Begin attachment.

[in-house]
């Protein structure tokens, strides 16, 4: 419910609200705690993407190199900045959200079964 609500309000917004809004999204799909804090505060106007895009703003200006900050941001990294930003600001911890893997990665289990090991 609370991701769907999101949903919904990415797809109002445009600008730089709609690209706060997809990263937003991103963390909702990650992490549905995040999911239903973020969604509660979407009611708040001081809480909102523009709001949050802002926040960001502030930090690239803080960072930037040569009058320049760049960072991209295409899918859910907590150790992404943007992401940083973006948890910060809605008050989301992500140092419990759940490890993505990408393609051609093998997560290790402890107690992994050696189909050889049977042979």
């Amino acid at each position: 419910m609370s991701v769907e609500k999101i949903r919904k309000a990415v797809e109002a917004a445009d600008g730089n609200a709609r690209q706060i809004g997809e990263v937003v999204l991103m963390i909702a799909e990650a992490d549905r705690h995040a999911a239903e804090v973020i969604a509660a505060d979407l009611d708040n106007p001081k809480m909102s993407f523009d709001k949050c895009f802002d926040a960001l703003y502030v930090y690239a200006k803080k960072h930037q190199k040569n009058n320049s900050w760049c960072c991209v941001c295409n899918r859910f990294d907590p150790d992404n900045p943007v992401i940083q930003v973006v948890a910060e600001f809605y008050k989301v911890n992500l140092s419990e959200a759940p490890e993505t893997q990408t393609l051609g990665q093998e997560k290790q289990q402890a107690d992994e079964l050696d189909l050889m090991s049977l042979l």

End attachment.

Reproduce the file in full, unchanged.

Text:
[in-house]
């Protein structure tokens, strides 16, 4: 419910609200705690993407190199900045959200079964 609500309000917004809004999204799909804090505060106007895009703003200006900050941001990294930003600001911890893997990665289990090991 609370991701769907999101949903919904990415797809109002445009600008730089709609690209706060997809990263937003991103963390909702990650992490549905995040999911239903973020969604509660979407009611708040001081809480909102523009709001949050802002926040960001502030930090690239803080960072930037040569009058320049760049960072991209295409899918859910907590150790992404943007992401940083973006948890910060809605008050989301992500140092419990759940490890993505990408393609051609093998997560290790402890107690992994050696189909050889049977042979």
């Amino acid at each position: 419910m609370s991701v769907e609500k999101i949903r919904k309000a990415v797809e109002a917004a445009d600008g730089n609200a709609r690209q706060i809004g997809e990263v937003v999204l991103m963390i909702a799909e990650a992490d549905r705690h995040a999911a239903e804090v973020i969604a509660a505060d979407l009611d708040n106007p001081k809480m909102s993407f523009d709001k949050c895009f802002d926040a960001l703003y502030v930090y690239a200006k803080k960072h930037q190199k040569n009058n320049s900050w760049c960072c991209v941001c295409n899918r859910f990294d907590p150790d992404n900045p943007v992401i940083q930003v973006v948890a910060e600001f809605y008050k989301v911890n992500l140092s419990e959200a759940p490890e993505t893997q990408t393609l051609g990665q093998e997560k290790q289990q402890a107690d992994e079964l050696d189909l050889m090991s049977l042979l």